Birds have a great system for teaching their offspring how to fly: they push them onto the ledge and then out of the nest. While it is inevitable that some do not make it to adulthood for various reasons, i.e. predators, disease, or premature flight, most young chicks do learn how to fly with this method to become parents themselves someday. Humans can learn a lot from birds' parenting style.
After observing some parenting methods, I have noticed that many parents hold their children back from making it to the nest's ledge, often impeding them from making any headway towards independence. What these parents don't understand is children's habits slowly turn into adolescent's habits, and eventually adult's habits. It is healthy as a parent to slowly push their children onto the ledge of
the nest in preparation for their eventual flight out of the nest. The alternative is a 40 year old virgin living in their parents' basement, or even worse, the 40 year old child with their hodgepodge family living in their parents' basement. Don't laugh, I have known several people who still live under their parents' or significant-other's parents' roof until their mid 40's.
Here's an eye opener, an underdeveloped child is less likely to succeed in life. They are less likely to make a sufficient income to live on their own, less likely to make necessary social connections needed for interpersonal relationship health, and less likely to learn life-skills, i.e. budgeting, job interviews, driving, shopping, meal preparation, etc. If your children lack the ability to succeed in life, then they are more apt to fail once their primary caretaker, you, are unable to take care of them.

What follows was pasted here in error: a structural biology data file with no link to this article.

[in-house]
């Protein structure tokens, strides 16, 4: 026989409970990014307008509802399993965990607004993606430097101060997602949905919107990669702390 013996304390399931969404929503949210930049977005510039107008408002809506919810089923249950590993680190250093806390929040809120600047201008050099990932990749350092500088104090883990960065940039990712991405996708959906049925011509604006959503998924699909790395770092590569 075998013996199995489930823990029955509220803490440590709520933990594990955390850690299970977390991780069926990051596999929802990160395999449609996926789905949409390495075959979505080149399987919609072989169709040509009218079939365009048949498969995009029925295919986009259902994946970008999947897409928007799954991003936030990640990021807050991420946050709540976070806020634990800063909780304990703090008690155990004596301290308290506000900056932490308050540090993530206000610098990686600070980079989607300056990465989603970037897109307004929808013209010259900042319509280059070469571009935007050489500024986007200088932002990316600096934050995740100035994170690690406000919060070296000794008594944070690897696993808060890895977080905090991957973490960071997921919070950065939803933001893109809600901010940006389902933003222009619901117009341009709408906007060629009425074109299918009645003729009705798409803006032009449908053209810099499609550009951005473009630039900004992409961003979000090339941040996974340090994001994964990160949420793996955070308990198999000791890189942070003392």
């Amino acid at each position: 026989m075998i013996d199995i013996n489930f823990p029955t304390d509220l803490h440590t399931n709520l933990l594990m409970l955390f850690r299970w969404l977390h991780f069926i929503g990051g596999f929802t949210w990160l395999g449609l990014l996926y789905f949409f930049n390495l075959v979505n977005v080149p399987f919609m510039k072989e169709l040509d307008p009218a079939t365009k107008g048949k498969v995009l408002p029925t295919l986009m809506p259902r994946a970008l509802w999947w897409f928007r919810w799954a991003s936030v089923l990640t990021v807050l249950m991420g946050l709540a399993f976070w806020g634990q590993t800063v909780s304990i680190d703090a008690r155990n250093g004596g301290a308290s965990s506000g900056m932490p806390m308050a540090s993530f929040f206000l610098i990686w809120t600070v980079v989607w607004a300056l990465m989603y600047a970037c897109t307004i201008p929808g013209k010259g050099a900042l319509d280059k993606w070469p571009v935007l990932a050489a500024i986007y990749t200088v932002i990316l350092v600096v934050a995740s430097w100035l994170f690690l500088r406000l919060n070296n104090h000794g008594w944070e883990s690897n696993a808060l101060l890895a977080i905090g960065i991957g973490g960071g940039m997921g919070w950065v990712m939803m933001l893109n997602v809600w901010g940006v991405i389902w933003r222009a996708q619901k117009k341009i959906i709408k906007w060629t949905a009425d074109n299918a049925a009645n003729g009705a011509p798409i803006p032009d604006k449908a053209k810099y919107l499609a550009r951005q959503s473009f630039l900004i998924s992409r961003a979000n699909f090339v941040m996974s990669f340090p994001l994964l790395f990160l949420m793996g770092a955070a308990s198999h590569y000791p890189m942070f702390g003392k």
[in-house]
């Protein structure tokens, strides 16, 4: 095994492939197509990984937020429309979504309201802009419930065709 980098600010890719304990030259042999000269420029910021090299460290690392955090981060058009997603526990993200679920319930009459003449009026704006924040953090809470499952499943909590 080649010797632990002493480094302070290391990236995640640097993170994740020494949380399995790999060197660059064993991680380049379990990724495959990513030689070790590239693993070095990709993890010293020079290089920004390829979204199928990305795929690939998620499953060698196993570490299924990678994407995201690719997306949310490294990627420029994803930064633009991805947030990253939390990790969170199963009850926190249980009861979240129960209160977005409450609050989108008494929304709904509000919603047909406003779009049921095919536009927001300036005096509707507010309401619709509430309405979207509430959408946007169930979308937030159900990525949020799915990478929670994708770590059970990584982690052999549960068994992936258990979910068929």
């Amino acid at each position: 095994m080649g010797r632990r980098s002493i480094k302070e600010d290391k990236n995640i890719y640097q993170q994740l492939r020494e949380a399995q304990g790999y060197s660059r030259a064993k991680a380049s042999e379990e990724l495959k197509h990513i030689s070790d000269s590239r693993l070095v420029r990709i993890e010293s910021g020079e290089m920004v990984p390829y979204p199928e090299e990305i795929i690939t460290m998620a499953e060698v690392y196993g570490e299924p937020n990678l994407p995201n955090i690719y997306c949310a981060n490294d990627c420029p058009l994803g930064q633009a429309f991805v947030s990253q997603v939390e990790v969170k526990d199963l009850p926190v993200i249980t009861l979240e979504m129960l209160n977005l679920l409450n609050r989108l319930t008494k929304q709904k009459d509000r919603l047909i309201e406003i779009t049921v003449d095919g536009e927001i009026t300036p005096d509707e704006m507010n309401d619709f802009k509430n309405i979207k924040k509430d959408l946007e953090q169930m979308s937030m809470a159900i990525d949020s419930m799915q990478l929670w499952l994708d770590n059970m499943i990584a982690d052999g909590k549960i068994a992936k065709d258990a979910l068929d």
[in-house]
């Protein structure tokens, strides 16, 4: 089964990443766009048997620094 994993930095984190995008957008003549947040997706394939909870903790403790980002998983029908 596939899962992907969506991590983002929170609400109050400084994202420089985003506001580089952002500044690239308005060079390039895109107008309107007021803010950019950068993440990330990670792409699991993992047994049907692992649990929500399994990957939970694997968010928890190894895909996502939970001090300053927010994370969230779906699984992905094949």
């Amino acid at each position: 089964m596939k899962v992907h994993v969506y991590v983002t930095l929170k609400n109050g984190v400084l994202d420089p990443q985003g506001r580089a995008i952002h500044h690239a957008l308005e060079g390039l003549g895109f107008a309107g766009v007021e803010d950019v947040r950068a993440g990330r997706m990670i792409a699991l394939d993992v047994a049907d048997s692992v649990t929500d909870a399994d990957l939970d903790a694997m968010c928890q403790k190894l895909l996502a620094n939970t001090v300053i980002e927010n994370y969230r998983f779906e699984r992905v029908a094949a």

Another possible outcome of holding children back is an absolute rebellion during adolescence. In this case, the child takes everything for granted, simply because life is too easy and everything has been handed to them/done for them. Therefore, they acquire an unhealthy sense of self-entitlement that real life can't satiate. In other words, this child has become a spoiled teenager with an attitude! These children often become familiar with the law around the age of 16, possibly younger, become sexually promiscuous, and develop an "I don't care/you owe me" attitude. At this age, the child is hard to deal with and will need intervention which can be quite emotional to all parties involved.
Knowing how detrimental holding children back can be, it is now time to analyze your parenting style and if it needs to be modified. Answer the following questions:
Do you do your child's homework if it is too hard for them?
Do you tie your child's (age 5 and older) shoes for them?
Do you dress your child (age 4 and older), zipping and buttoning clothing for them?
Do you give your child money when they ask for it?
Do you sell or "get rid of" their pets they promised to take care of only to get another one shortly after?
Do you cook separate meals for your child/children so they will at least eat?
Do you lead your child (age 4 and older) to go play with other children?
Does your child (age 5 and older) still wet the bed without any medical reasoning?
Does your child refuse to try new things?
Does your child need you to help them with their daily hygiene routine?
Does your child need you to micromanage their routine?
This list might get some parents' feathers ruffled, and it should! If you said "Yes" to more than two of these questions, you are what's been dubbed by psychologists as a helicopter parent and are impeding proper growth and development of your child. If you said "Yes, but.." to more than one of these questions, then you are fearful of letting your child approach the ledge of the nest and you need help with the process of letting go.
It is very important to self-actualize where the helicopter behavior is coming from and then start the process of pushing your child slowly to the ledge. You don't have to push them out of the nest until both of you are ready, but pushing them to the ledge helps them learn the life skills they will need as an adult. It is your job to raise your child/children to become responsible, independent, self-sufficient, respectful, and capable members of society. What you don't want is to see your child struggle as an adult because you didn't allow them to struggle as a child. The behaviors you see now are the behaviors they will have as an adult if you continue to enable them. Your goal is simple; continually push your child/children onto the ledge of the nest and give them wings when they are ready to fly.